I awoke in the field hospital at Shangri-La.
All clean and warm and dry.
My foot throbbed and sort of oozed a bit.
But the pick was gone.
“Bless you,” I said
To the Company doctors,
Feeling very grateful.
They just smiled and took my pulse.
A few days later
I learned it was Arthur
Who saved my foot,
Not the doctors.
Some of the men from my gang
Came to visit me in Auckland
At the big hospital
Where I’d been transferred,
And they told me all about it.
“When the doctors at Shangri-La
Saw what a mess your foot was in,”
Said my workmates,
“They was going to just
Cut the bleedin thing off.
But Arthur laid into them something fierce!
That got ‘em shifting their bloody asses pronto
To save you…
And your bleedin foot!”
My workmates laughed heartily
At the memory and added,
“They wasn’t ready for a bleedin
Bastard like our Arthur!”
“Nobody ever is!” I said,
And the men laughed even more.
The men laughed because it was true.
Have you ever noticed how
The truly brave face life
With laughter in their hearts?
Then, with a rare but temporary sense
Of respect, they added,
“That Arthur! He sure showed them!”
Oh! The contradictions of life!
Now they were proud
Of the terrible gang boss
They’d once feared.
Later Arthur visited me
At the big hospital in Auckland, too.
“You’ll be okay, you little shit!” he snarled.
I was nervous about his visit until
He laughed and said the Company
Wanted their pick back.
As we talked I could see for the first time
That Arthur was actually a human being,
And not just a ferocious gang boss
Always shouting orders
And wanting things done.
So I asked him
Why he was so tough
On me in the beginning,
When I first joined his gang.
“The men had to see
That I showed no favorites,” he replied.
“And I wanted you to learn,” he added,
“To stand upon your own two feet.”
Then he roared with laughter!
“Two feet!” he laughed.
“A-haw haw haw!”
“Huh?” I said, but then I got it and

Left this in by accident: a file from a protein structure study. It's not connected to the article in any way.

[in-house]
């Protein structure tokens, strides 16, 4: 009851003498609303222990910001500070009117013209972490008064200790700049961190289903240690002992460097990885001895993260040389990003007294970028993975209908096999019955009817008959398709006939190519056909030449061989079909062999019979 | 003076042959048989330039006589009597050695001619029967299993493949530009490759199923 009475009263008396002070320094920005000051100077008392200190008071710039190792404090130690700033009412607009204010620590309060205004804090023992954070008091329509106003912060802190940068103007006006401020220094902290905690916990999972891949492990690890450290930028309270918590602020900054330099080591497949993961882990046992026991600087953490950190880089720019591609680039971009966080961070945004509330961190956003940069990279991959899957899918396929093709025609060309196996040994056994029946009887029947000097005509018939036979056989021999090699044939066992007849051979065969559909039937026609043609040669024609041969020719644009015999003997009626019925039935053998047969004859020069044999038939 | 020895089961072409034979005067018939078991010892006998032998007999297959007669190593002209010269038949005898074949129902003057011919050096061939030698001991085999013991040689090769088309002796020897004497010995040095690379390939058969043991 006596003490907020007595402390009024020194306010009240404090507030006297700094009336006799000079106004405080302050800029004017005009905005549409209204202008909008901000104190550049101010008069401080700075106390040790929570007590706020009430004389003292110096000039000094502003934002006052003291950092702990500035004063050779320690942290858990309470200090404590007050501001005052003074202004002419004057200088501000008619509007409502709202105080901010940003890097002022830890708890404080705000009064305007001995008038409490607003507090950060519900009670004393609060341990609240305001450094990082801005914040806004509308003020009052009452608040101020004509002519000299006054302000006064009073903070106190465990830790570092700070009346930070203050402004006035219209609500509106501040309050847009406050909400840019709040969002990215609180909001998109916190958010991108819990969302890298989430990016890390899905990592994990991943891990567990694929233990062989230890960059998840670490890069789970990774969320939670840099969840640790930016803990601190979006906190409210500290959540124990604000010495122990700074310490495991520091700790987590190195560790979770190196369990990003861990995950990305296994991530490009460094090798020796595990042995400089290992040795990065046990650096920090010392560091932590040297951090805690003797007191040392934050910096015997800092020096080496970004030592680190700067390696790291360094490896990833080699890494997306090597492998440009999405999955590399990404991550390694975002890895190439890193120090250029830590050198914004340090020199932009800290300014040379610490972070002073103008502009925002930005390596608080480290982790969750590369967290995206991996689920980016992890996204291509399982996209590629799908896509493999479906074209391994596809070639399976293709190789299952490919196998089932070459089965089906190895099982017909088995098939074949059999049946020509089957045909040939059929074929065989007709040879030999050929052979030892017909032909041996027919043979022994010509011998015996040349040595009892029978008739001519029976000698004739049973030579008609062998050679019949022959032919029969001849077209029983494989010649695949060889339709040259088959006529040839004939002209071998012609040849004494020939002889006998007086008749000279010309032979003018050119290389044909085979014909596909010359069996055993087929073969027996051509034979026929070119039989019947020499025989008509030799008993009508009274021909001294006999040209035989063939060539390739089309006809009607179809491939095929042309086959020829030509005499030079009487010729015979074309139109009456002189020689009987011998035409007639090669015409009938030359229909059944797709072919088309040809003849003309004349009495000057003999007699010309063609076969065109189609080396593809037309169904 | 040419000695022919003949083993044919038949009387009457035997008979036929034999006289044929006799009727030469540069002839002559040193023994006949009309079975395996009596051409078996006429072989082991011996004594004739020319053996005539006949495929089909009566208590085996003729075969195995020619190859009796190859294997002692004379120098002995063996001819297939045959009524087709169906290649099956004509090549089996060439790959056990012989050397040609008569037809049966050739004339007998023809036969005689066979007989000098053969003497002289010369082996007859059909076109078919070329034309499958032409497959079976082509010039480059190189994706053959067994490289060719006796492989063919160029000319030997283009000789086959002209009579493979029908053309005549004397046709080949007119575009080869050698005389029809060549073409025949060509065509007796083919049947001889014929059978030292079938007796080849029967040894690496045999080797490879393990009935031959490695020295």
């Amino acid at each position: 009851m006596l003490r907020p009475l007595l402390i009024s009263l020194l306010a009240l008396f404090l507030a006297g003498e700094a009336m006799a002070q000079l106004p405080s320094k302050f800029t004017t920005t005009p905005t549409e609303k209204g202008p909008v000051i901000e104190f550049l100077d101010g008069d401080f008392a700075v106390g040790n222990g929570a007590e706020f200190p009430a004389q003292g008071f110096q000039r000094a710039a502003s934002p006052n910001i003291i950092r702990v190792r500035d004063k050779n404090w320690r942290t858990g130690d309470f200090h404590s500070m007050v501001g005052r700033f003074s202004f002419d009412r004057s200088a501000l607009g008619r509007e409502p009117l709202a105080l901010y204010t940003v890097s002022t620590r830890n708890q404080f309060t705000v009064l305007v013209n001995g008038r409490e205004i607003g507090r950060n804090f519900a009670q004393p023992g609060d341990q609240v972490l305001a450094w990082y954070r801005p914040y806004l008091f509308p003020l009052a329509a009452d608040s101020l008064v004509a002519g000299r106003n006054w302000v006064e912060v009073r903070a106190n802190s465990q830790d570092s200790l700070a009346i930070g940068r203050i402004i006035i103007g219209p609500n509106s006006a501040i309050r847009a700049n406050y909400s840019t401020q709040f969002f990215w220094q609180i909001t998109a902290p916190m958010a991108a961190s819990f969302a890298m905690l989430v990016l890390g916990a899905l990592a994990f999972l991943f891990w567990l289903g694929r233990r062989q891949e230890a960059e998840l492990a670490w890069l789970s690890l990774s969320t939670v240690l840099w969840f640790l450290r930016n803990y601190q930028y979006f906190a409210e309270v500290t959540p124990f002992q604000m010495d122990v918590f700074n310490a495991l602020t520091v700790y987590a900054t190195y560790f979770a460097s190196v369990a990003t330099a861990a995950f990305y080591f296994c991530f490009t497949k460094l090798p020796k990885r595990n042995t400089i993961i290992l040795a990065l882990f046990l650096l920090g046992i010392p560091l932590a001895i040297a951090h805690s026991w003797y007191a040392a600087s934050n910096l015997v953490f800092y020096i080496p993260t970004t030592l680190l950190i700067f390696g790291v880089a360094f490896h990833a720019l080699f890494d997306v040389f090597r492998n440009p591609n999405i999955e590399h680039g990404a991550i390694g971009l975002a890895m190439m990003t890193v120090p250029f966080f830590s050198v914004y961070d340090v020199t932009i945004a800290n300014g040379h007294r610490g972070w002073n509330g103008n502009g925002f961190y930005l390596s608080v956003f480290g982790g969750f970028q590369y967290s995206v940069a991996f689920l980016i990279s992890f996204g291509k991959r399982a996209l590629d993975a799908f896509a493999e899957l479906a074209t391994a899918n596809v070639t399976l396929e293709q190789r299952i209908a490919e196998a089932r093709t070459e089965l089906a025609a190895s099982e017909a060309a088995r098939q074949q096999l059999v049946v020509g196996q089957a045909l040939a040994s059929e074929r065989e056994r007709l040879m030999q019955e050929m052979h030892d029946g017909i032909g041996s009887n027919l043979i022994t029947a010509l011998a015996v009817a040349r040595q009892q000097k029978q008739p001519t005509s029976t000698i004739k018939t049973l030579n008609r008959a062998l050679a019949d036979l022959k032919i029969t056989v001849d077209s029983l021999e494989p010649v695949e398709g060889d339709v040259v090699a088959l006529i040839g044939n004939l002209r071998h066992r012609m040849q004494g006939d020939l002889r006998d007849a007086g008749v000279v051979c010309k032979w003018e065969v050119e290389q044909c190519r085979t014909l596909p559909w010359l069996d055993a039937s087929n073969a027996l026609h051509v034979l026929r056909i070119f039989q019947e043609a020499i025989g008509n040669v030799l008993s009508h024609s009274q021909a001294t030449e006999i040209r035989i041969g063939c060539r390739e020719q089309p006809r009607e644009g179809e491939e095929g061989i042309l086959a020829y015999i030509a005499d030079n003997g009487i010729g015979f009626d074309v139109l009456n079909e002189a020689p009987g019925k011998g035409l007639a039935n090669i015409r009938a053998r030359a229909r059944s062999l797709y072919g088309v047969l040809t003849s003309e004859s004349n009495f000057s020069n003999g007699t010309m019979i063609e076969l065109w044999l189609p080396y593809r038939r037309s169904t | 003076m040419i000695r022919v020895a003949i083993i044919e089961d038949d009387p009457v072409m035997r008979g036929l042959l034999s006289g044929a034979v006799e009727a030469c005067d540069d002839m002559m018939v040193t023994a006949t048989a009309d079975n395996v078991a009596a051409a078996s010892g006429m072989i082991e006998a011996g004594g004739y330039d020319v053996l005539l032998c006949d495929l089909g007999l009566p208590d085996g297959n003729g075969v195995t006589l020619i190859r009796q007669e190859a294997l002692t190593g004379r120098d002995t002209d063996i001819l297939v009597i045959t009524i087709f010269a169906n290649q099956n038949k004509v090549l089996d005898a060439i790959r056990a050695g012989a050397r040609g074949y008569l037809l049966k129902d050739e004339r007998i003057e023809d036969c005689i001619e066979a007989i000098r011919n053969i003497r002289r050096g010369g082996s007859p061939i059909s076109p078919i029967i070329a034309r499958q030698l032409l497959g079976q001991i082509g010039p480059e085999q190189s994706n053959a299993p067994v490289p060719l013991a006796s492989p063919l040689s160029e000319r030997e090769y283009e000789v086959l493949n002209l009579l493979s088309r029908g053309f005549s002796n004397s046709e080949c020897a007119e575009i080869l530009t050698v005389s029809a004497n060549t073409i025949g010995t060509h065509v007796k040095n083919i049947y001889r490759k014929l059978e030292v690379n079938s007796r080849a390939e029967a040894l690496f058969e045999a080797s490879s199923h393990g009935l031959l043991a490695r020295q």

I began laughing too.
“Shhhh,” hissed the nurse
Who came running.
“Quiet please! This is a hospital!”
“Oh, shit!” whispered Arthur sheepishly
When he’d caught his breath.
“Humph!” she answered,
Staring us down like we were naughty children.
Like most healthy men,
Arthur despised the hospital.
And I think he was a little
Intimidated by the nurse, too.
I know I was.
“Well, take ‘er easy, mate,” whispered Arthur,
Anxious to be gone.
“Wait a minute, Arthur,” I said.
“I’d like to thank you…”
“Forget it!” said Arthur.
Then to change the subject
He cursed hospitals ferociously
For about ten minutes
Hardly stopping for breath,
Ending with something about the nursing staff,
And what the whole bloody lot of them
Could bleedin-well do
With their blasted hospital!
Then he said goodbye and walked out,
Followed by the nurse’s stern,
Yet I thought somehow admiring, gaze.
He’s been dead a long time,
Arthur the gang boss.
Killed in an accident
A few years later
When a Caterpillar D-9
Ran off its own tracks
And tumbled down an embankment.
Arthur was standing at the bottom
Of the embankment,
Urinating against a bush.
They say he never knew what hit him.
But I wouldn’t know.
I’d already left by then
To begin my journey as an artist.
Sometimes I wonder where Arthur is now.
I hope he’s happy,
And not squashed too flat
By the bulldozer to enjoy the afterlife.
Because I owe him a lot.
A lot he wouldn’t want, probably.
And instead of sentimental horse shit
Like saying you’re welcome,
He would probably suggest
Most strongly that I shove it!
Way up where the sun don’t shine!
So from the year 2016,
Arthur, wherever you are,
From the bottom of my heart
As I stand upon my own two feet,
I thank you!
I love you.
You big son-of-a-bitch.